Editorial: Prioritize housing, not hotel, on Truck & Auto site
It was welcome news that the old Sonoma Truck & Auto car dealership on Broadway has a new owner that plans to clean up the long-neglected eyesore. Quite frankly, the City allowed that mess to go unchecked for far too long, when it could have required the former property owner to give it a spruce up.
As the direct neighbors across MacArthur Street, new owner MacArthur Place has plenty of incentive to pretty-up the property. They want their guests to see something up to “Wine Country standards” when they make that turn off of Broadway — that is obvious.
What’s less obvious is what will become of the 1.86-acre site. In August, MacArthur Place sought the Planning Commission’s approval to add 11 guest rooms to its 64-room collection. After the hotel’s representative asked for a waiver from the City mandate that suggests 50% of the proposed 6,400-square-foot building area be developed as housing, the Planning Commission asked for $1.1 million for the City’s Housing Trust Fund, $100,000 for each new hotel room.
The commission was right to ask for something — despite four major construction projects, in 1997, 1998, 2018 and 2020, the hotel has never added to the local housing stock, nor paid any sort of in-lieu fee. (It should be noted that in 2018 and 2020, the City did not recommend any housing component or fee in its staff reports, a disappointing missed opportunity since by then, the hotel was in the hands of deep-pocketed investors. The City also has never established a set housing waiver fee formula.) While built by longtime Sonoma resident and restoration expert Suzanne Brangham, the hotel was sold in 2017 to the Arizona-based IMH Financial Group. But after filing for bankruptcy in 2020, IMH became part of a JPMorgan Chase and Co. subsidiary called Lat33 Capital. As many hotels suffered in the pandemic, JPMorgan recorded $119.5 billion in revenue in 2020, the same year it increased fees on investment banking activity by 25%, according to Fortune.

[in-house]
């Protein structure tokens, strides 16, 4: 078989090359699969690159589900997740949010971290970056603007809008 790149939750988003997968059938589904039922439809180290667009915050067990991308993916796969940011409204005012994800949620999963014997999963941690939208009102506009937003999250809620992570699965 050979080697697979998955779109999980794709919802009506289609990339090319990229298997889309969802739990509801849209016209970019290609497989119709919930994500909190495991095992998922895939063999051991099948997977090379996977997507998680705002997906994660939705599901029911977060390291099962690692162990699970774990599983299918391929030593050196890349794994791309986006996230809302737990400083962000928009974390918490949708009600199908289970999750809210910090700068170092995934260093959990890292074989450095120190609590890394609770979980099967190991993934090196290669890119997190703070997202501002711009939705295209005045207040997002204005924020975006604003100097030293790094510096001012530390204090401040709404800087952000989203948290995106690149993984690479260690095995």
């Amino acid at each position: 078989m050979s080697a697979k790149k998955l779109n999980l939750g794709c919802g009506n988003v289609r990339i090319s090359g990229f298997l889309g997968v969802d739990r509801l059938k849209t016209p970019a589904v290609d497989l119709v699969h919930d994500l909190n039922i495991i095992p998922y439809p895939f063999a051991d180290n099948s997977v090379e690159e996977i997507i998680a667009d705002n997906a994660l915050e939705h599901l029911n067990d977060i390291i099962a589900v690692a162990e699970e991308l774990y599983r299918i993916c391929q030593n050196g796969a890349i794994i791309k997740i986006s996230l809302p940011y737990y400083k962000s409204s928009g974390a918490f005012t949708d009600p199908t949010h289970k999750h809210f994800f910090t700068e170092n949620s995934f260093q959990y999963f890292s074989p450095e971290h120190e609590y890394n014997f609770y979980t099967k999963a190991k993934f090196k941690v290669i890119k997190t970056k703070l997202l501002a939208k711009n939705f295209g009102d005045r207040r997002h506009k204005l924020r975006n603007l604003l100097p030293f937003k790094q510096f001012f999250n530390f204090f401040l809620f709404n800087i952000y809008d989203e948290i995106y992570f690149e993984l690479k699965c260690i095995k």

Here in Sonoma, it seems their hotel investment is going extremely well. In August, Chad Parson, CEO of Lat33 Capital, said, “The past few months have been some of the best in the MacArthur Place’s 20-year history with record average daily rates and record-breaking occupancies consistently over 80%.” As of Monday, guestrooms at the luxury hotel cost $439 on weeknights or $709 on weekends, while their highest-end room, the “Chef’s Cottage,” ranges from $859-$1,579.
Meanwhile, the $1.1 million in fees sought by the Planning Commission will likely not build even one unit of housing, if the developers decide to pay it, which remains unclear. But with their recent purchase of the Truck & Auto site, the City has another bite at the housing apple. Unlike its current 5-acres, this new property can’t be described by developers as “not compatible” with housing. The site is a blank slate, ready for a fresh idea.
Hotel rooms, spa services or restaurants could certainly be part of the equation, especially if they serve residents, not just hotel guests. But if the City really wants to add to the permanent housing stock, here is a prime opportunity to hold MacArthur Place to the 50% housing standard it set in 2019. Any claim that doing such would make the project “financially unfeasible” is hogwash for a company as resource-rich as this one.
If not here, then where? If not now, then when?